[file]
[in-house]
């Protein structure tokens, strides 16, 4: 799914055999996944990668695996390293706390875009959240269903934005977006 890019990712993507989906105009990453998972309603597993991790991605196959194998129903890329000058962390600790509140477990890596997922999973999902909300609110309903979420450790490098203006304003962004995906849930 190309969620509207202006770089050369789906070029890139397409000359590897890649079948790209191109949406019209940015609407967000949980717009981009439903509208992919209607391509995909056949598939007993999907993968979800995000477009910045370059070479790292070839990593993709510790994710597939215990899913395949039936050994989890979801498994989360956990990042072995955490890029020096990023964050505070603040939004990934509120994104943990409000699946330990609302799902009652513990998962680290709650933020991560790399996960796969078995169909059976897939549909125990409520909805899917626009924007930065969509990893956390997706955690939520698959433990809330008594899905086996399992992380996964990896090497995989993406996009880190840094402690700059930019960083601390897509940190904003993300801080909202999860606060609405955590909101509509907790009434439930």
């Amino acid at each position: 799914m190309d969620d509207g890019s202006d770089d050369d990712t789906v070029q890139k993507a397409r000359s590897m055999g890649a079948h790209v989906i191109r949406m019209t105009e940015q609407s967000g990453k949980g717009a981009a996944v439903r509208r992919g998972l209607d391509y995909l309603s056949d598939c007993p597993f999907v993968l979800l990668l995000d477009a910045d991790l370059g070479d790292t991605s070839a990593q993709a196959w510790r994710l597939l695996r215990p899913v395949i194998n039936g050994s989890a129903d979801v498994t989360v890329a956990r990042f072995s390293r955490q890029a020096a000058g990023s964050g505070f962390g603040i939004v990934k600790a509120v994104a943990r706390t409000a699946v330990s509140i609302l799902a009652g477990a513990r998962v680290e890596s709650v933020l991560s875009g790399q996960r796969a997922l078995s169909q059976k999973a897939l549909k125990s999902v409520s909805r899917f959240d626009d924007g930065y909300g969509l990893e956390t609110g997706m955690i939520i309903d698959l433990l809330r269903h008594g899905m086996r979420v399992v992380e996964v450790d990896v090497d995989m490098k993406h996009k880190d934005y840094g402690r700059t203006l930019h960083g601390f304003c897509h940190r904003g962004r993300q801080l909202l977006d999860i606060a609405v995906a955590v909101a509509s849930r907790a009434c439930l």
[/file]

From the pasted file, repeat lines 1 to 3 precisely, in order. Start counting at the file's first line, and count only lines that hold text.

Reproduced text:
[in-house]
């Protein structure tokens, strides 16, 4: 799914055999996944990668695996390293706390875009959240269903934005977006 890019990712993507989906105009990453998972309603597993991790991605196959194998129903890329000058962390600790509140477990890596997922999973999902909300609110309903979420450790490098203006304003962004995906849930 190309969620509207202006770089050369789906070029890139397409000359590897890649079948790209191109949406019209940015609407967000949980717009981009439903509208992919209607391509995909056949598939007993999907993968979800995000477009910045370059070479790292070839990593993709510790994710597939215990899913395949039936050994989890979801498994989360956990990042072995955490890029020096990023964050505070603040939004990934509120994104943990409000699946330990609302799902009652513990998962680290709650933020991560790399996960796969078995169909059976897939549909125990409520909805899917626009924007930065969509990893956390997706955690939520698959433990809330008594899905086996399992992380996964990896090497995989993406996009880190840094402690700059930019960083601390897509940190904003993300801080909202999860606060609405955590909101509509907790009434439930």
């Amino acid at each position: 799914m190309d969620d509207g890019s202006d770089d050369d990712t789906v070029q890139k993507a397409r000359s590897m055999g890649a079948h790209v989906i191109r949406m019209t105009e940015q609407s967000g990453k949980g717009a981009a996944v439903r509208r992919g998972l209607d391509y995909l309603s056949d598939c007993p597993f999907v993968l979800l990668l995000d477009a910045d991790l370059g070479d790292t991605s070839a990593q993709a196959w510790r994710l597939l695996r215990p899913v395949i194998n039936g050994s989890a129903d979801v498994t989360v890329a956990r990042f072995s390293r955490q890029a020096a000058g990023s964050g505070f962390g603040i939004v990934k600790a509120v994104a943990r706390t409000a699946v330990s509140i609302l799902a009652g477990a513990r998962v680290e890596s709650v933020l991560s875009g790399q996960r796969a997922l078995s169909q059976k999973a897939l549909k125990s999902v409520s909805r899917f959240d626009d924007g930065y909300g969509l990893e956390t609110g997706m955690i939520i309903d698959l433990l809330r269903h008594g899905m086996r979420v399992v992380e996964v450790d990896v090497d995989m490098k993406h996009k880190d934005y840094g402690r700059t203006l930019h960083g601390f304003c897509h940190r904003g962004r993300q801080l909202l977006d999860i606060a609405v995906a955590v909101a509509s849930r907790a009434c439930l």